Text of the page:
On July 12, 1985, plaintiff, along with Dorothy Hunt, a rehabilitation specialist who had been assisting plaintiff in his recovery, went to the store to give defendant this work release. Defendant, after looking at the release, told plaintiff he was being laid off. The facts to this point are not in dispute.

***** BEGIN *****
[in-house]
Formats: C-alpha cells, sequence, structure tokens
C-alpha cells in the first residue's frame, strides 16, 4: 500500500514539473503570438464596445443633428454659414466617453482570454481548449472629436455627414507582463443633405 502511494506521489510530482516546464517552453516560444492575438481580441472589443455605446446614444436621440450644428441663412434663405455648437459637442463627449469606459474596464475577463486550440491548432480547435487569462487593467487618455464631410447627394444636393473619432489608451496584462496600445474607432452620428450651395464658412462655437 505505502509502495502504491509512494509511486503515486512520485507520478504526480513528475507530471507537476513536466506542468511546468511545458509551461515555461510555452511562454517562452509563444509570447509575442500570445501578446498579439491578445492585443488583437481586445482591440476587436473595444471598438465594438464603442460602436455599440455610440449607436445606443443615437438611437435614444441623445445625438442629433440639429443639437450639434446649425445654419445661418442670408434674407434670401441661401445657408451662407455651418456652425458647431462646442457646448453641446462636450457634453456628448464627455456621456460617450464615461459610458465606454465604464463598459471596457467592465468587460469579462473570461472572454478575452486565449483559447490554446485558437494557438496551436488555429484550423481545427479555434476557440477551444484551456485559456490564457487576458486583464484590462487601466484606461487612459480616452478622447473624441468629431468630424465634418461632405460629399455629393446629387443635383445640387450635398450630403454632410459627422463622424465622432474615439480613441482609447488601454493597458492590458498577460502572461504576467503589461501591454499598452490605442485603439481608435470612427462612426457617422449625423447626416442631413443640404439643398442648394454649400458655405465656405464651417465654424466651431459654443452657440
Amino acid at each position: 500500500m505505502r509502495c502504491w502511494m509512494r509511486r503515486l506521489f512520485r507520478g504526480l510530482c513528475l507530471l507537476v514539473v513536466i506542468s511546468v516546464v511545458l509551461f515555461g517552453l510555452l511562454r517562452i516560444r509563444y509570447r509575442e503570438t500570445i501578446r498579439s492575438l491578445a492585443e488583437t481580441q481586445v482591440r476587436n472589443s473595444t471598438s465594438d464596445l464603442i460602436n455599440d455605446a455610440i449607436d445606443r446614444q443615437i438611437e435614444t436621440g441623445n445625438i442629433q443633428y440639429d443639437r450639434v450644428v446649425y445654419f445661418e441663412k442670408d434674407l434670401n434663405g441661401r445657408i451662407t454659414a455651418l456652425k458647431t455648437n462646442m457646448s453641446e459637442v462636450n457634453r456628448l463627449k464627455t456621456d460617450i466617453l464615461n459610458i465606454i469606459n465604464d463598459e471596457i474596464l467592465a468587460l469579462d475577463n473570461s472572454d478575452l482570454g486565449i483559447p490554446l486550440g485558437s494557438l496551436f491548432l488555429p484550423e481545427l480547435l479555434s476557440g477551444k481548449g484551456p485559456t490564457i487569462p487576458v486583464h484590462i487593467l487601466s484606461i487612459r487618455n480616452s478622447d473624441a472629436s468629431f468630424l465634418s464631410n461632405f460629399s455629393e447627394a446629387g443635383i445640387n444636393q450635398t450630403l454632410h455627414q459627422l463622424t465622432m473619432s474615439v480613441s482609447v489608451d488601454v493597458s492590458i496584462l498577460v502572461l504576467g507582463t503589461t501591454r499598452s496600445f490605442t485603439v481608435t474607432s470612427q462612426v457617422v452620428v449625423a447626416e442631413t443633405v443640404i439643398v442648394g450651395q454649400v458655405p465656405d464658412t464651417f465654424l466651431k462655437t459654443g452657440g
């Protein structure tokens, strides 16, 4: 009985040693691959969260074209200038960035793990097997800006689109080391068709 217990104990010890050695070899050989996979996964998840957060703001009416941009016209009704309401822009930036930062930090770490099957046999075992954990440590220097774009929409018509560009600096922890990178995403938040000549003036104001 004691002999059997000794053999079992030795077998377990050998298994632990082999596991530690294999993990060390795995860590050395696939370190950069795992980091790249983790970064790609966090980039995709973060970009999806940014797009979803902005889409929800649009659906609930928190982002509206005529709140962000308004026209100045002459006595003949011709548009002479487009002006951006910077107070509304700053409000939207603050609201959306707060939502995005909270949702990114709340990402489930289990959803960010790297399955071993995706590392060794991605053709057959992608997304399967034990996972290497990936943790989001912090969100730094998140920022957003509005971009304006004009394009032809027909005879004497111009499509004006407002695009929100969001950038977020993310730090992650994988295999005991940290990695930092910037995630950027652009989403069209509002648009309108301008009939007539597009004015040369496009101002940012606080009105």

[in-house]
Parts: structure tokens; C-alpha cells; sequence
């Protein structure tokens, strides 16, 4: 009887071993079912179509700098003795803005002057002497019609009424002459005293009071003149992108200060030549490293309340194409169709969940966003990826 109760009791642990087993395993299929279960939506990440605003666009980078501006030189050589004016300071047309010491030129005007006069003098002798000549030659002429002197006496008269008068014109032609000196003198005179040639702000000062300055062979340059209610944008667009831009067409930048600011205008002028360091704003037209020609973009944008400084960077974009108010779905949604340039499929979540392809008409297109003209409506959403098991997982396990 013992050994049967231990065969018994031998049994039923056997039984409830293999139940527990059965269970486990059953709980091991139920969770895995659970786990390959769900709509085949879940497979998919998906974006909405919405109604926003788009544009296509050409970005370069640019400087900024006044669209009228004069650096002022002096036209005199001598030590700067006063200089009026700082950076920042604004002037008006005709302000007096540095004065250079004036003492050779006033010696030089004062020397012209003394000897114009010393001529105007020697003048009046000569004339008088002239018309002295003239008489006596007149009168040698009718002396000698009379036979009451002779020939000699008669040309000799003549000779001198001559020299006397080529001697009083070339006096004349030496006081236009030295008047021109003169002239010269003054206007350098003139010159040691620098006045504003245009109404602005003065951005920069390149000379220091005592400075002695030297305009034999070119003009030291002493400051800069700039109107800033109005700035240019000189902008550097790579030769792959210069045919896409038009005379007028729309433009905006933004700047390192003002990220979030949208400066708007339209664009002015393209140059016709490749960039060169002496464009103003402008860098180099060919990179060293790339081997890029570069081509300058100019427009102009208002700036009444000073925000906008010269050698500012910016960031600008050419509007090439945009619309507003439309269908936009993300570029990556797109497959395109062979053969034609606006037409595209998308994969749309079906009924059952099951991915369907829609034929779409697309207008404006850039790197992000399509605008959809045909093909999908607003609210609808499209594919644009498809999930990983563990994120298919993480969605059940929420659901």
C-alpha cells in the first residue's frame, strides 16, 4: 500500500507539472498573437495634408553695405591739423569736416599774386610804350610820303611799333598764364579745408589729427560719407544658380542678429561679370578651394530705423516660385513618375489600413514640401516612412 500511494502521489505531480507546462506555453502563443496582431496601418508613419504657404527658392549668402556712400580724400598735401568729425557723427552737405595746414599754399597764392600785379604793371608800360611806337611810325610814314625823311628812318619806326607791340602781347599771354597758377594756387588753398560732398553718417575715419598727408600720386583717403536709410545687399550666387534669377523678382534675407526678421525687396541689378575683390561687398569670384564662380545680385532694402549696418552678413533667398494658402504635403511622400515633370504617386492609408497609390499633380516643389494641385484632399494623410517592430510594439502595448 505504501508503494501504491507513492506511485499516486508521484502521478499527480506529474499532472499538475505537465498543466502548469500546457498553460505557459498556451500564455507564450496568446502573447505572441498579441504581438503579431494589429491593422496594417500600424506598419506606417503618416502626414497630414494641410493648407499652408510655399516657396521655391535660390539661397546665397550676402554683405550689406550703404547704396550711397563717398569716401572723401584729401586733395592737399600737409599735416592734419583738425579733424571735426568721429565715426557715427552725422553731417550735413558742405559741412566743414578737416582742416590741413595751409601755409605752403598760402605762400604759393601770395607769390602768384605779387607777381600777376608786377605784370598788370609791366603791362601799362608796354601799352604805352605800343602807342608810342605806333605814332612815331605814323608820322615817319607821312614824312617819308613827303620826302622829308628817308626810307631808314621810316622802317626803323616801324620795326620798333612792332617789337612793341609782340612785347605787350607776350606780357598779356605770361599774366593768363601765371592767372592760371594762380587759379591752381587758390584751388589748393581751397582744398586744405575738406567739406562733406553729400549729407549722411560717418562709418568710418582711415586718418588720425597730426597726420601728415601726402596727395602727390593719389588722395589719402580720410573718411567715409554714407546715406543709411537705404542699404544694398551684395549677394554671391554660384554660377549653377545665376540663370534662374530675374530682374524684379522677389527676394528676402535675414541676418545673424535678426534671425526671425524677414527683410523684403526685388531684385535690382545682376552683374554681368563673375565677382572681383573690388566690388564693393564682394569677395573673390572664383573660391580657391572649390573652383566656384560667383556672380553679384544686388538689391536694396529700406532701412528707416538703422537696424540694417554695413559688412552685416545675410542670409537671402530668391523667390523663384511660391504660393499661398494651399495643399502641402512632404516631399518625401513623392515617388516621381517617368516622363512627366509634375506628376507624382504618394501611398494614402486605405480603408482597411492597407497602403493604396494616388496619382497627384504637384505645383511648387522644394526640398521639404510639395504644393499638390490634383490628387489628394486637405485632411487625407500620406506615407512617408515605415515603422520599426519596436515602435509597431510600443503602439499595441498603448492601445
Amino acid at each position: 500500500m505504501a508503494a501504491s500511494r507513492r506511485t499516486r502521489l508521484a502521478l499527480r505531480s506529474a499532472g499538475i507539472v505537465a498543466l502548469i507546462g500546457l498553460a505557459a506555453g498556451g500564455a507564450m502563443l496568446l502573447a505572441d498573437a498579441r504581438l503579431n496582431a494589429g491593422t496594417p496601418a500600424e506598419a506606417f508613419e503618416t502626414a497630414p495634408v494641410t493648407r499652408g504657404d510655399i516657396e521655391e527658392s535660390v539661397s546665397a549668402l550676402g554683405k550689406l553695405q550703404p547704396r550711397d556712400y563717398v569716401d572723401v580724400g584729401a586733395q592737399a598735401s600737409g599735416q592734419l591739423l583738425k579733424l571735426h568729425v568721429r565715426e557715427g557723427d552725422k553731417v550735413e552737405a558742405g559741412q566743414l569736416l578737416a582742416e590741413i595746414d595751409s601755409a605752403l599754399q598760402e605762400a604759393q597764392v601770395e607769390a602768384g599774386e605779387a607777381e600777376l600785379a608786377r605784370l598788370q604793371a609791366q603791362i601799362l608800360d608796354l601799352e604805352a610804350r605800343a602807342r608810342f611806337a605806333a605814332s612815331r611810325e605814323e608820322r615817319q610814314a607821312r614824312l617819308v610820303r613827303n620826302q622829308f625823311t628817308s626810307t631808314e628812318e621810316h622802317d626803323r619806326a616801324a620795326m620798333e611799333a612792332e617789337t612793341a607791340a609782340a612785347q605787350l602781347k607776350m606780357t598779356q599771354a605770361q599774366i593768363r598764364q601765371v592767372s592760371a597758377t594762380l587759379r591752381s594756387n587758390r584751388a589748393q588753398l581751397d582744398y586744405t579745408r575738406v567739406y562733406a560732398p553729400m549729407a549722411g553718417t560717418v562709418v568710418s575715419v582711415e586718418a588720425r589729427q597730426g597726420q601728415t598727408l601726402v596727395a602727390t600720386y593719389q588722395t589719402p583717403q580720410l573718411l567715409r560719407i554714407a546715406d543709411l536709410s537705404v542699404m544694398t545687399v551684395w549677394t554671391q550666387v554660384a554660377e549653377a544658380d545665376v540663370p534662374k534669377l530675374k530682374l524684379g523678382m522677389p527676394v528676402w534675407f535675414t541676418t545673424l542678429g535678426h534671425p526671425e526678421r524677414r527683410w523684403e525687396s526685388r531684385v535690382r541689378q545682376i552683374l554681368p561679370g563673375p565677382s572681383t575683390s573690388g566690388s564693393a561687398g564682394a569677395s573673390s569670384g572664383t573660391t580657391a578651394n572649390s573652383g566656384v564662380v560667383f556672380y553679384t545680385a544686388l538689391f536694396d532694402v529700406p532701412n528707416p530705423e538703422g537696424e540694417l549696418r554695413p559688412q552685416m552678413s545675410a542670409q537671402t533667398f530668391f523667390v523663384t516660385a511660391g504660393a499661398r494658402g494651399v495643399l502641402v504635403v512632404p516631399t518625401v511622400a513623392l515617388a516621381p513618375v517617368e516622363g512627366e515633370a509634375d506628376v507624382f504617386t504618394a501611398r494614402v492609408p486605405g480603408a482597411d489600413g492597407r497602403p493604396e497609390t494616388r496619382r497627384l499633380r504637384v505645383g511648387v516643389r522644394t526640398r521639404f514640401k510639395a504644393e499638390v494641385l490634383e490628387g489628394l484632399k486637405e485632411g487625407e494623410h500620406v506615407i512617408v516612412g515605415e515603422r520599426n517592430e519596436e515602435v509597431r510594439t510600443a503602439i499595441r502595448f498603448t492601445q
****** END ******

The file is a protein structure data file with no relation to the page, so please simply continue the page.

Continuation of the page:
In a deposition, plaintiff stated that after the accident he contacted defendant, who notified the workers' compensation carrier, and that plaintiff received benefits during 1985. A doctor gave plaintiff a restrictive work release in July of 1985 and a total work release on December 6, 1985. Plaintiff also stated that he went to the store in May of 1985 and asked defendant, "Have I still got a job?" Defendant replied, "I guess so." Plaintiff stated that on July 12, 1985, when he gave defendant the restrictive work release, defendant told him "business had fallen off, and he had to lay me off." Plaintiff admitted in his deposition that the butcher at the store as well as the former owner of the business had told him business had "fallen off." Counsel for defendant asked plaintiff, "And as far as you know, that [drop in business] was the only reason you were laid off?" Plaintiff responded, "Yes." In an affidavit subsequent to his deposition, plaintiff stated: "Although I do not have personal knowledge of Mr. Tomaszewski's motives for discharging me, the reason that I stated in my deposition testimony that I knew of no reason why I was fired other than what I was told is because I was trying to answer the questions posed to me as truthfully as I could. I cannot read Mr. Tomaszewski's mind. I believe, based on the circumstances surrounding my firing, that the only reason he discharged me is because I was pursuing my Worker's Compensation remedies against him." In his affidavit plaintiff also stated that on July 12, 1985, after he handed defendant the work release, defendant "looked it over and then discharged me on the spot." Plaintiff stated that he had talked by telephone with defendant several times after the accident and that defendant never told plaintiff his job was in jeopardy or that business was bad.